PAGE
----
Seeing is interpreting: An evaluation of eye tracking technology in the assessment of 12 lead electrocardiography interpretation

Research output: Chapter in Book/Report/Conference proceedingConference contribution

Abstract

Introduction: This study investigated eye tracking technology for 12 lead electrocardiography interpretation to Healthcare Scientist students.Methods: Participants (n=33) interpreted ten 12 lead ECG recordings and randomised to receive objective individual appraisal on their efforts either by traditional didactic format or by eye tracker software.Results: 100% of participants reported the experience positively at improving their ECG interpretation competency. ECG analysis time ranged between 13.2 – 59.5secs. The rhythm strip was the most common lead studied and fixated on for the longest duration (mean 9.9secs). Lead I was studied for the shortest duration (mean 0.25secs). Feedback using eye tracking data during ECG interpretation did not produce any significant variation between the assessment marks of the study and the control groups (p=0.32). .Conclusions: Although the hypothesis of this study was rejected active teaching and early feedback practices are recommended within this discipline.
LanguageEnglish
Title of host publicationUnknown Host Publication
Number of pages1
Publication statusPublished - 8 Dec 2014
EventAcademy for Healthcare Science -
Duration: 8 Dec 2014 → …

Conference

ConferenceAcademy for Healthcare Science
Period8/12/14 → …

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Biomedical Technology Assessment
Electrocardiography
Teaching
Software
Lead
Students
Technology
Delivery of Health Care
Control Groups

Cite this

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title = "Seeing is interpreting: An evaluation of eye tracking technology in the assessment of 12 lead electrocardiography interpretation",
abstract = "Introduction: This study investigated eye tracking technology for 12 lead electrocardiography interpretation to Healthcare Scientist students.Methods: Participants (n=33) interpreted ten 12 lead ECG recordings and randomised to receive objective individual appraisal on their efforts either by traditional didactic format or by eye tracker software.Results: 100{\%} of participants reported the experience positively at improving their ECG interpretation competency. ECG analysis time ranged between 13.2 – 59.5secs. The rhythm strip was the most common lead studied and fixated on for the longest duration (mean 9.9secs). Lead I was studied for the shortest duration (mean 0.25secs). Feedback using eye tracking data during ECG interpretation did not produce any significant variation between the assessment marks of the study and the control groups (p=0.32). .Conclusions: Although the hypothesis of this study was rejected active teaching and early feedback practices are recommended within this discipline.",
author = "Cathal Breen and Raymond Bond and Dewar Finlay",
year = "2014",
month = "12",
day = "8",
language = "English",
booktitle = "Unknown Host Publication",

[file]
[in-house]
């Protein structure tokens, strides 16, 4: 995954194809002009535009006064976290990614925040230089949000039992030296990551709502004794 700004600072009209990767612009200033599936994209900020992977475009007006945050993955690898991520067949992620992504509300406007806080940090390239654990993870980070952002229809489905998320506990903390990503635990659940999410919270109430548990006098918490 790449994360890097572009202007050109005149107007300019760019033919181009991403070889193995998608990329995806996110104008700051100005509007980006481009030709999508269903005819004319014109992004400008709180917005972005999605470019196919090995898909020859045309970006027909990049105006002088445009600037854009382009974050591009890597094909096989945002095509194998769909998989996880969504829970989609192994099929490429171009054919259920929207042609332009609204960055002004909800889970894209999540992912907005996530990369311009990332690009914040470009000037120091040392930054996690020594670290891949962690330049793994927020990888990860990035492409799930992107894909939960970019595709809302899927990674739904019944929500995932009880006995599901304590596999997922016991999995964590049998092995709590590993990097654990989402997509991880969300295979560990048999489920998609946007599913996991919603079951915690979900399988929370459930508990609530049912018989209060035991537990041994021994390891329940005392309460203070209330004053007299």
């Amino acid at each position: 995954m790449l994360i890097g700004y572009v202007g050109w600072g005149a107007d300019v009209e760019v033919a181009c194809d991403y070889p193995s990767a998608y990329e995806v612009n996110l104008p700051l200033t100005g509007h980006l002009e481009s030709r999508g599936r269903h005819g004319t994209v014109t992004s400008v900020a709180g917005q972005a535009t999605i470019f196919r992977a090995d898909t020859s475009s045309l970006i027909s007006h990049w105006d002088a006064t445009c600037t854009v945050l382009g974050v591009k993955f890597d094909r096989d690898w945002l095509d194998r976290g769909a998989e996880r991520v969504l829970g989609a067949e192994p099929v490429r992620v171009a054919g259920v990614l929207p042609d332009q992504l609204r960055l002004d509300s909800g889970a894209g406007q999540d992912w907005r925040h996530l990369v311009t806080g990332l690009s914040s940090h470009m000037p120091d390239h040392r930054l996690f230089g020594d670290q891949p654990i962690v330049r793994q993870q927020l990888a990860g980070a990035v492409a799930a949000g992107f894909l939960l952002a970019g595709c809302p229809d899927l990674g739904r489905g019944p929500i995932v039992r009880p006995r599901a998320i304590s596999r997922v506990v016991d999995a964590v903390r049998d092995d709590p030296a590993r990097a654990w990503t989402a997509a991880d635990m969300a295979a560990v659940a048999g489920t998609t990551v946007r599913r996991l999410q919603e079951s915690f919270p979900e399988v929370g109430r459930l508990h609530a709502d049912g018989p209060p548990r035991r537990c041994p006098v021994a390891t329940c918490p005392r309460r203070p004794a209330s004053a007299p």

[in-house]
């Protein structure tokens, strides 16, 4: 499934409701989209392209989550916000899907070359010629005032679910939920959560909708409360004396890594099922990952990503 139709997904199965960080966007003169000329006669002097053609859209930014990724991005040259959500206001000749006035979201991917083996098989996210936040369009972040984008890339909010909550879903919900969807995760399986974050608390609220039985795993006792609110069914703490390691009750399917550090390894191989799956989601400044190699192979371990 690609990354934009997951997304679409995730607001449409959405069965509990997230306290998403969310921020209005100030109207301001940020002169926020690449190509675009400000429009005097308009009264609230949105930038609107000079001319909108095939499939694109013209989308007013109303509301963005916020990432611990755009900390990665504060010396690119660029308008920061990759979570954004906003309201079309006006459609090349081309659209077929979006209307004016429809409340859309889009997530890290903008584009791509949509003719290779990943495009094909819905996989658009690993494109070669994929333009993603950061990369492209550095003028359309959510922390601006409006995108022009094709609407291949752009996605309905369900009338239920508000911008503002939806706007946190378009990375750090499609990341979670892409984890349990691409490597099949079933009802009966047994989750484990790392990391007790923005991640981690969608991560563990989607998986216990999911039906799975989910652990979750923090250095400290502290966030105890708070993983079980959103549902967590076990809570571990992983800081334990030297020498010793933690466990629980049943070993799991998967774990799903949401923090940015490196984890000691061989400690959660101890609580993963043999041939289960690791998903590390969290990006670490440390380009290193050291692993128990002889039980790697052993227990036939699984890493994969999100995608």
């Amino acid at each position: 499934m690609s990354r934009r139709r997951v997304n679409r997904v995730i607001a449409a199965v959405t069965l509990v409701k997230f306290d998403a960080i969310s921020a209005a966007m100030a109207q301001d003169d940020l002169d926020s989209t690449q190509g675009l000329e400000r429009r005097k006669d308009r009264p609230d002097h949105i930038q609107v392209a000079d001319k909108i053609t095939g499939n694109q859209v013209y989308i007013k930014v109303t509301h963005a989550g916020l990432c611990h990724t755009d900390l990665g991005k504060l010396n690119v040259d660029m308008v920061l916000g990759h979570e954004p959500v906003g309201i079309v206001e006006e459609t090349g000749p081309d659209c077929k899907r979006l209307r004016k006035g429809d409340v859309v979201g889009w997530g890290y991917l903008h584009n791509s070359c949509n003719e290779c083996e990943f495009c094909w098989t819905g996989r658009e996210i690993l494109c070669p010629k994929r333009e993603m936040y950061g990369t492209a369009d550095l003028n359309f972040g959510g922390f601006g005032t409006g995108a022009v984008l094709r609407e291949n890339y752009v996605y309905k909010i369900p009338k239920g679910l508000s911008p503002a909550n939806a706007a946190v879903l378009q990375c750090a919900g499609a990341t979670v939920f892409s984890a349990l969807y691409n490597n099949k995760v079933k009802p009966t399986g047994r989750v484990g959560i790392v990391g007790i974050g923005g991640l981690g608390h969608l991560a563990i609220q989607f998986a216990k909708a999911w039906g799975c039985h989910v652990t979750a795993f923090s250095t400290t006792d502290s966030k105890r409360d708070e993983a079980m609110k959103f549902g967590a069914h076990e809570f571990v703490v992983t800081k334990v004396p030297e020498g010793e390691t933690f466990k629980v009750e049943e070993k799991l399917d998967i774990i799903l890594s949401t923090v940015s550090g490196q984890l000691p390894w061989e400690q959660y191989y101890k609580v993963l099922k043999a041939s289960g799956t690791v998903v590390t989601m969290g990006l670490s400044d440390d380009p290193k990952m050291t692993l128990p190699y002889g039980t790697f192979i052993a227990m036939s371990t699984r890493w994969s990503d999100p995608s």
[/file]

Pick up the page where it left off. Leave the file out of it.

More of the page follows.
}

Seeing is interpreting: An evaluation of eye tracking technology in the assessment of 12 lead electrocardiography interpretation. / Breen, Cathal; Bond, Raymond; Finlay, Dewar.

Unknown Host Publication. 2014.

Research output: Chapter in Book/Report/Conference proceedingConference contribution

TY - GEN

T1 - Seeing is interpreting: An evaluation of eye tracking technology in the assessment of 12 lead electrocardiography interpretation

AU - Breen, Cathal

AU - Bond, Raymond

AU - Finlay, Dewar

PY - 2014/12/8

Y1 - 2014/12/8

N2 - Introduction: This study investigated eye tracking technology for 12 lead electrocardiography interpretation to Healthcare Scientist students.Methods: Participants (n=33) interpreted ten 12 lead ECG recordings and randomised to receive objective individual appraisal on their efforts either by traditional didactic format or by eye tracker software.Results: 100% of participants reported the experience positively at improving their ECG interpretation competency. ECG analysis time ranged between 13.2 – 59.5secs. The rhythm strip was the most common lead studied and fixated on for the longest duration (mean 9.9secs). Lead I was studied for the shortest duration (mean 0.25secs). Feedback using eye tracking data during ECG interpretation did not produce any significant variation between the assessment marks of the study and the control groups (p=0.32). .Conclusions: Although the hypothesis of this study was rejected active teaching and early feedback practices are recommended within this discipline.

AB - Introduction: This study investigated eye tracking technology for 12 lead electrocardiography interpretation to Healthcare Scientist students.Methods: Participants (n=33) interpreted ten 12 lead ECG recordings and randomised to receive objective individual appraisal on their efforts either by traditional didactic format or by eye tracker software.Results: 100% of participants reported the experience positively at improving their ECG interpretation competency. ECG analysis time ranged between 13.2 – 59.5secs. The rhythm strip was the most common lead studied and fixated on for the longest duration (mean 9.9secs). Lead I was studied for the shortest duration (mean 0.25secs). Feedback using eye tracking data during ECG interpretation did not produce any significant variation between the assessment marks of the study and the control groups (p=0.32). .Conclusions: Although the hypothesis of this study was rejected active teaching and early feedback practices are recommended within this discipline.

M3 - Conference contribution

BT - Unknown Host Publication

ER -